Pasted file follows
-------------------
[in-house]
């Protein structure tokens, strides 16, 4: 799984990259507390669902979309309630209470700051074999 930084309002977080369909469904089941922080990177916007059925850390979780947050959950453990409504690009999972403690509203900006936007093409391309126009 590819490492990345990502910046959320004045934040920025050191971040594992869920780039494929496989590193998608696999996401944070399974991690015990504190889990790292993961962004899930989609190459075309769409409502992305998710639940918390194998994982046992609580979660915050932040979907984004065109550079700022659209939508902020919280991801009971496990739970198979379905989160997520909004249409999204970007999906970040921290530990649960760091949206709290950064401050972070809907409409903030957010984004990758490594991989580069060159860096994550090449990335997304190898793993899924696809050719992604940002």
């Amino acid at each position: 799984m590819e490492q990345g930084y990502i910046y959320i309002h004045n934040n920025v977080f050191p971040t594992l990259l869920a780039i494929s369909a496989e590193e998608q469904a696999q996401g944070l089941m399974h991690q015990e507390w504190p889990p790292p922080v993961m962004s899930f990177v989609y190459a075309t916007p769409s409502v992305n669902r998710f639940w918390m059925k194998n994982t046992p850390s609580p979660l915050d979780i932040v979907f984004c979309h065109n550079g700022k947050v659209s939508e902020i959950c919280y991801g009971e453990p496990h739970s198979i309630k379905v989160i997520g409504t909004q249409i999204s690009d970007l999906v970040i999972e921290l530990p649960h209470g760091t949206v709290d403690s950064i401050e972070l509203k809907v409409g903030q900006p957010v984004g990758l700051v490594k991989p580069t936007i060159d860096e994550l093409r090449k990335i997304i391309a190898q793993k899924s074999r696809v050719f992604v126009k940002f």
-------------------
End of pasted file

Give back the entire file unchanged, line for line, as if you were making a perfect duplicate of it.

[in-house]
């Protein structure tokens, strides 16, 4: 799984990259507390669902979309309630209470700051074999 930084309002977080369909469904089941922080990177916007059925850390979780947050959950453990409504690009999972403690509203900006936007093409391309126009 590819490492990345990502910046959320004045934040920025050191971040594992869920780039494929496989590193998608696999996401944070399974991690015990504190889990790292993961962004899930989609190459075309769409409502992305998710639940918390194998994982046992609580979660915050932040979907984004065109550079700022659209939508902020919280991801009971496990739970198979379905989160997520909004249409999204970007999906970040921290530990649960760091949206709290950064401050972070809907409409903030957010984004990758490594991989580069060159860096994550090449990335997304190898793993899924696809050719992604940002």
């Amino acid at each position: 799984m590819e490492q990345g930084y990502i910046y959320i309002h004045n934040n920025v977080f050191p971040t594992l990259l869920a780039i494929s369909a496989e590193e998608q469904a696999q996401g944070l089941m399974h991690q015990e507390w504190p889990p790292p922080v993961m962004s899930f990177v989609y190459a075309t916007p769409s409502v992305n669902r998710f639940w918390m059925k194998n994982t046992p850390s609580p979660l915050d979780i932040v979907f984004c979309h065109n550079g700022k947050v659209s939508e902020i959950c919280y991801g009971e453990p496990h739970s198979i309630k379905v989160i997520g409504t909004q249409i999204s690009d970007l999906v970040i999972e921290l530990p649960h209470g760091t949206v709290d403690s950064i401050e972070l509203k809907v409409g903030q900006p957010v984004g990758l700051v490594k991989p580069t936007i060159d860096e994550l093409r090449k990335i997304i391309a190898q793993k899924s074999r696809v050719f992604v126009k940002f």